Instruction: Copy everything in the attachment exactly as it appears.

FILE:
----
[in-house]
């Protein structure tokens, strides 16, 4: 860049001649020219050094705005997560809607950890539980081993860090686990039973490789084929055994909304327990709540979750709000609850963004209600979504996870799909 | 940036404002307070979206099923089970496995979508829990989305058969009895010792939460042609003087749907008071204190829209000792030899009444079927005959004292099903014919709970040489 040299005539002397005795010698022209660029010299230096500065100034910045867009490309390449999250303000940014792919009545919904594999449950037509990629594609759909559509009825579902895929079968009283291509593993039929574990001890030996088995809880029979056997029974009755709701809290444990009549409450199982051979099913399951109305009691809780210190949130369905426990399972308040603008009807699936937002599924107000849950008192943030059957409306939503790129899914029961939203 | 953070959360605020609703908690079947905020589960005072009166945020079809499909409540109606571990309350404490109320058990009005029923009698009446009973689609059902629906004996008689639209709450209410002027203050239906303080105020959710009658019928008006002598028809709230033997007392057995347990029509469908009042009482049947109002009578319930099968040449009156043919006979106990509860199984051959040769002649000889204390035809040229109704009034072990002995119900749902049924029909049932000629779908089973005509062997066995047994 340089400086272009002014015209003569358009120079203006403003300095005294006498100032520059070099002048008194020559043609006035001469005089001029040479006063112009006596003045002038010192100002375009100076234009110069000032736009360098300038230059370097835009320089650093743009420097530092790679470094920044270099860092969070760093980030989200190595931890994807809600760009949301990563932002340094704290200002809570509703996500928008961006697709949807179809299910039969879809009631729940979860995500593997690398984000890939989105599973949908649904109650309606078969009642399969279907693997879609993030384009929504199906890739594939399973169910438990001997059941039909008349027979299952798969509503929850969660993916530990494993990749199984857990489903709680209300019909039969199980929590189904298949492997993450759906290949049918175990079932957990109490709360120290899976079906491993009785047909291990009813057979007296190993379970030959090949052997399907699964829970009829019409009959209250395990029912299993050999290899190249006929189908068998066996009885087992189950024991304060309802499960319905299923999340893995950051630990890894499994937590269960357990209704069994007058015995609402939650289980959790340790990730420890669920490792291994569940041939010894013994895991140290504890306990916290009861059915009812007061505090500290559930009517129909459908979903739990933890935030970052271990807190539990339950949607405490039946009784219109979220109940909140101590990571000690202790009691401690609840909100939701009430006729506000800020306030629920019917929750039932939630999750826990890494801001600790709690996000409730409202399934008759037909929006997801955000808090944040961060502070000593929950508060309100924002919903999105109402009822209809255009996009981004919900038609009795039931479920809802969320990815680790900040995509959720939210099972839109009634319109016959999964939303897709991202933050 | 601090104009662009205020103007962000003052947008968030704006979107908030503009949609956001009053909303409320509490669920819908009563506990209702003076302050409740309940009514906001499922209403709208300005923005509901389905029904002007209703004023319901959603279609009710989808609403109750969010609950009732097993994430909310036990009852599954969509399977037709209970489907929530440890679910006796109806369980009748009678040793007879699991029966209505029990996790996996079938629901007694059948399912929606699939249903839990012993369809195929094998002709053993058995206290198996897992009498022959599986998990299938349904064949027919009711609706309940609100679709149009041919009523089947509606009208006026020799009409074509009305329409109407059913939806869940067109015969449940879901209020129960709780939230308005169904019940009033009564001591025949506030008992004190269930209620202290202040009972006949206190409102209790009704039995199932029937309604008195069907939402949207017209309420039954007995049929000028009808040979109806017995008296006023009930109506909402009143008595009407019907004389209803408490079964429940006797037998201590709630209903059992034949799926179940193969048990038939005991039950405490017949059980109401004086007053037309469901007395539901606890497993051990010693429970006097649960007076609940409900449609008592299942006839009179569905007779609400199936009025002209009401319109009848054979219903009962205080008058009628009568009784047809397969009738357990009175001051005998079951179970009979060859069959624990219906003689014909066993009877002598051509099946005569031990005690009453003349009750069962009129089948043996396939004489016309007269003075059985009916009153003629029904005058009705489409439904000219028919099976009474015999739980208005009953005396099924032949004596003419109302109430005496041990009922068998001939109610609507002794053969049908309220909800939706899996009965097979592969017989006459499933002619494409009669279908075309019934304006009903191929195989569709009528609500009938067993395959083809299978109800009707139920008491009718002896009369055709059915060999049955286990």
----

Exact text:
[in-house]
């Protein structure tokens, strides 16, 4: 860049001649020219050094705005997560809607950890539980081993860090686990039973490789084929055994909304327990709540979750709000609850963004209600979504996870799909 | 940036404002307070979206099923089970496995979508829990989305058969009895010792939460042609003087749907008071204190829209000792030899009444079927005959004292099903014919709970040489 040299005539002397005795010698022209660029010299230096500065100034910045867009490309390449999250303000940014792919009545919904594999449950037509990629594609759909559509009825579902895929079968009283291509593993039929574990001890030996088995809880029979056997029974009755709701809290444990009549409450199982051979099913399951109305009691809780210190949130369905426990399972308040603008009807699936937002599924107000849950008192943030059957409306939503790129899914029961939203 | 953070959360605020609703908690079947905020589960005072009166945020079809499909409540109606571990309350404490109320058990009005029923009698009446009973689609059902629906004996008689639209709450209410002027203050239906303080105020959710009658019928008006002598028809709230033997007392057995347990029509469908009042009482049947109002009578319930099968040449009156043919006979106990509860199984051959040769002649000889204390035809040229109704009034072990002995119900749902049924029909049932000629779908089973005509062997066995047994 340089400086272009002014015209003569358009120079203006403003300095005294006498100032520059070099002048008194020559043609006035001469005089001029040479006063112009006596003045002038010192100002375009100076234009110069000032736009360098300038230059370097835009320089650093743009420097530092790679470094920044270099860092969070760093980030989200190595931890994807809600760009949301990563932002340094704290200002809570509703996500928008961006697709949807179809299910039969879809009631729940979860995500593997690398984000890939989105599973949908649904109650309606078969009642399969279907693997879609993030384009929504199906890739594939399973169910438990001997059941039909008349027979299952798969509503929850969660993916530990494993990749199984857990489903709680209300019909039969199980929590189904298949492997993450759906290949049918175990079932957990109490709360120290899976079906491993009785047909291990009813057979007296190993379970030959090949052997399907699964829970009829019409009959209250395990029912299993050999290899190249006929189908068998066996009885087992189950024991304060309802499960319905299923999340893995950051630990890894499994937590269960357990209704069994007058015995609402939650289980959790340790990730420890669920490792291994569940041939010894013994895991140290504890306990916290009861059915009812007061505090500290559930009517129909459908979903739990933890935030970052271990807190539990339950949607405490039946009784219109979220109940909140101590990571000690202790009691401690609840909100939701009430006729506000800020306030629920019917929750039932939630999750826990890494801001600790709690996000409730409202399934008759037909929006997801955000808090944040961060502070000593929950508060309100924002919903999105109402009822209809255009996009981004919900038609009795039931479920809802969320990815680790900040995509959720939210099972839109009634319109016959999964939303897709991202933050 | 601090104009662009205020103007962000003052947008968030704006979107908030503009949609956001009053909303409320509490669920819908009563506990209702003076302050409740309940009514906001499922209403709208300005923005509901389905029904002007209703004023319901959603279609009710989808609403109750969010609950009732097993994430909310036990009852599954969509399977037709209970489907929530440890679910006796109806369980009748009678040793007879699991029966209505029990996790996996079938629901007694059948399912929606699939249903839990012993369809195929094998002709053993058995206290198996897992009498022959599986998990299938349904064949027919009711609706309940609100679709149009041919009523089947509606009208006026020799009409074509009305329409109407059913939806869940067109015969449940879901209020129960709780939230308005169904019940009033009564001591025949506030008992004190269930209620202290202040009972006949206190409102209790009704039995199932029937309604008195069907939402949207017209309420039954007995049929000028009808040979109806017995008296006023009930109506909402009143008595009407019907004389209803408490079964429940006797037998201590709630209903059992034949799926179940193969048990038939005991039950405490017949059980109401004086007053037309469901007395539901606890497993051990010693429970006097649960007076609940409900449609008592299942006839009179569905007779609400199936009025002209009401319109009848054979219903009962205080008058009628009568009784047809397969009738357990009175001051005998079951179970009979060859069959624990219906003689014909066993009877002598051509099946005569031990005690009453003349009750069962009129089948043996396939004489016309007269003075059985009916009153003629029904005058009705489409439904000219028919099976009474015999739980208005009953005396099924032949004596003419109302109430005496041990009922068998001939109610609507002794053969049908309220909800939706899996009965097979592969017989006459499933002619494409009669279908075309019934304006009903191929195989569709009528609500009938067993395959083809299978109800009707139920008491009718002896009369055709059915060999049955286990």